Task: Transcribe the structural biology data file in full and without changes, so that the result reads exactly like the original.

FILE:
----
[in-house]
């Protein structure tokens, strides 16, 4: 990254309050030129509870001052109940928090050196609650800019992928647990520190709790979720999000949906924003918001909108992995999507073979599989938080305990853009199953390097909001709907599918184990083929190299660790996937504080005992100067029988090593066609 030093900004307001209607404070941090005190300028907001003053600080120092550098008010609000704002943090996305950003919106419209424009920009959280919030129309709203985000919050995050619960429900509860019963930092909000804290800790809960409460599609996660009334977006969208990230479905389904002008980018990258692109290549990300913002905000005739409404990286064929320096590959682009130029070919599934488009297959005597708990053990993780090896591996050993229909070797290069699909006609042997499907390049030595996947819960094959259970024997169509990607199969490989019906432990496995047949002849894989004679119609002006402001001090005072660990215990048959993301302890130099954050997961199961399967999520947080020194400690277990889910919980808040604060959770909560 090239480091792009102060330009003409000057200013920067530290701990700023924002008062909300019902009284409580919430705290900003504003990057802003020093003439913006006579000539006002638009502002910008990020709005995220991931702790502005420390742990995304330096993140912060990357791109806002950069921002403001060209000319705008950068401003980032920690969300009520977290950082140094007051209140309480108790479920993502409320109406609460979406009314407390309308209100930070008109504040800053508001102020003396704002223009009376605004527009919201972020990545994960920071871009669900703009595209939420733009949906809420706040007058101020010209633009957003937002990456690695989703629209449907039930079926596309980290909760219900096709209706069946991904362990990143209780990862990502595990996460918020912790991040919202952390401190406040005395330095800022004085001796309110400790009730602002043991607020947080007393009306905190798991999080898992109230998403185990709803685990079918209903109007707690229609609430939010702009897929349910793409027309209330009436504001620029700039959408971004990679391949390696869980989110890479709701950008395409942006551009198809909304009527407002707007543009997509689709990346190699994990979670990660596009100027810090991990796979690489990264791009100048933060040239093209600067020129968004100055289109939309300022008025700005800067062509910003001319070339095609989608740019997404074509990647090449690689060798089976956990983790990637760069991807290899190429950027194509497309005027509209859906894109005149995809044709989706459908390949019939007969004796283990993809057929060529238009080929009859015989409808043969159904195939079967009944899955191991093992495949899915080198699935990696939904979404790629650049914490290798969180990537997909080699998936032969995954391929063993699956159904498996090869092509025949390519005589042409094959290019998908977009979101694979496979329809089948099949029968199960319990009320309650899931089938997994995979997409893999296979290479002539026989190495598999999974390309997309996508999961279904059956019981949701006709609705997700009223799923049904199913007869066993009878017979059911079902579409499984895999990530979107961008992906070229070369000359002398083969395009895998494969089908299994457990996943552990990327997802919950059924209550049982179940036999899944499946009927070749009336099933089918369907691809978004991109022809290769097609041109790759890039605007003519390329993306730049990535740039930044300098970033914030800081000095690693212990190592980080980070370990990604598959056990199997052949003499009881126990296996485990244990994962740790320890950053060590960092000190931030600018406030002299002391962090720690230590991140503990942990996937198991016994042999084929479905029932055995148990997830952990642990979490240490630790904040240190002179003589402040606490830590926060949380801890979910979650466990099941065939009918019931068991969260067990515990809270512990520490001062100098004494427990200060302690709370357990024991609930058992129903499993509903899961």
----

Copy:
[in-house]
């Protein structure tokens, strides 16, 4: 990254309050030129509870001052109940928090050196609650800019992928647990520190709790979720999000949906924003918001909108992995999507073979599989938080305990853009199953390097909001709907599918184990083929190299660790996937504080005992100067029988090593066609 030093900004307001209607404070941090005190300028907001003053600080120092550098008010609000704002943090996305950003919106419209424009920009959280919030129309709203985000919050995050619960429900509860019963930092909000804290800790809960409460599609996660009334977006969208990230479905389904002008980018990258692109290549990300913002905000005739409404990286064929320096590959682009130029070919599934488009297959005597708990053990993780090896591996050993229909070797290069699909006609042997499907390049030595996947819960094959259970024997169509990607199969490989019906432990496995047949002849894989004679119609002006402001001090005072660990215990048959993301302890130099954050997961199961399967999520947080020194400690277990889910919980808040604060959770909560 090239480091792009102060330009003409000057200013920067530290701990700023924002008062909300019902009284409580919430705290900003504003990057802003020093003439913006006579000539006002638009502002910008990020709005995220991931702790502005420390742990995304330096993140912060990357791109806002950069921002403001060209000319705008950068401003980032920690969300009520977290950082140094007051209140309480108790479920993502409320109406609460979406009314407390309308209100930070008109504040800053508001102020003396704002223009009376605004527009919201972020990545994960920071871009669900703009595209939420733009949906809420706040007058101020010209633009957003937002990456690695989703629209449907039930079926596309980290909760219900096709209706069946991904362990990143209780990862990502595990996460918020912790991040919202952390401190406040005395330095800022004085001796309110400790009730602002043991607020947080007393009306905190798991999080898992109230998403185990709803685990079918209903109007707690229609609430939010702009897929349910793409027309209330009436504001620029700039959408971004990679391949390696869980989110890479709701950008395409942006551009198809909304009527407002707007543009997509689709990346190699994990979670990660596009100027810090991990796979690489990264791009100048933060040239093209600067020129968004100055289109939309300022008025700005800067062509910003001319070339095609989608740019997404074509990647090449690689060798089976956990983790990637760069991807290899190429950027194509497309005027509209859906894109005149995809044709989706459908390949019939007969004796283990993809057929060529238009080929009859015989409808043969159904195939079967009944899955191991093992495949899915080198699935990696939904979404790629650049914490290798969180990537997909080699998936032969995954391929063993699956159904498996090869092509025949390519005589042409094959290019998908977009979101694979496979329809089948099949029968199960319990009320309650899931089938997994995979997409893999296979290479002539026989190495598999999974390309997309996508999961279904059956019981949701006709609705997700009223799923049904199913007869066993009878017979059911079902579409499984895999990530979107961008992906070229070369000359002398083969395009895998494969089908299994457990996943552990990327997802919950059924209550049982179940036999899944499946009927070749009336099933089918369907691809978004991109022809290769097609041109790759890039605007003519390329993306730049990535740039930044300098970033914030800081000095690693212990190592980080980070370990990604598959056990199997052949003499009881126990296996485990244990994962740790320890950053060590960092000190931030600018406030002299002391962090720690230590991140503990942990996937198991016994042999084929479905029932055995148990997830952990642990979490240490630790904040240190002179003589402040606490830590926060949380801890979910979650466990099941065939009918019931068991969260067990515990809270512990520490001062100098004494427990200060302690709370357990024991609930058992129903499993509903899961």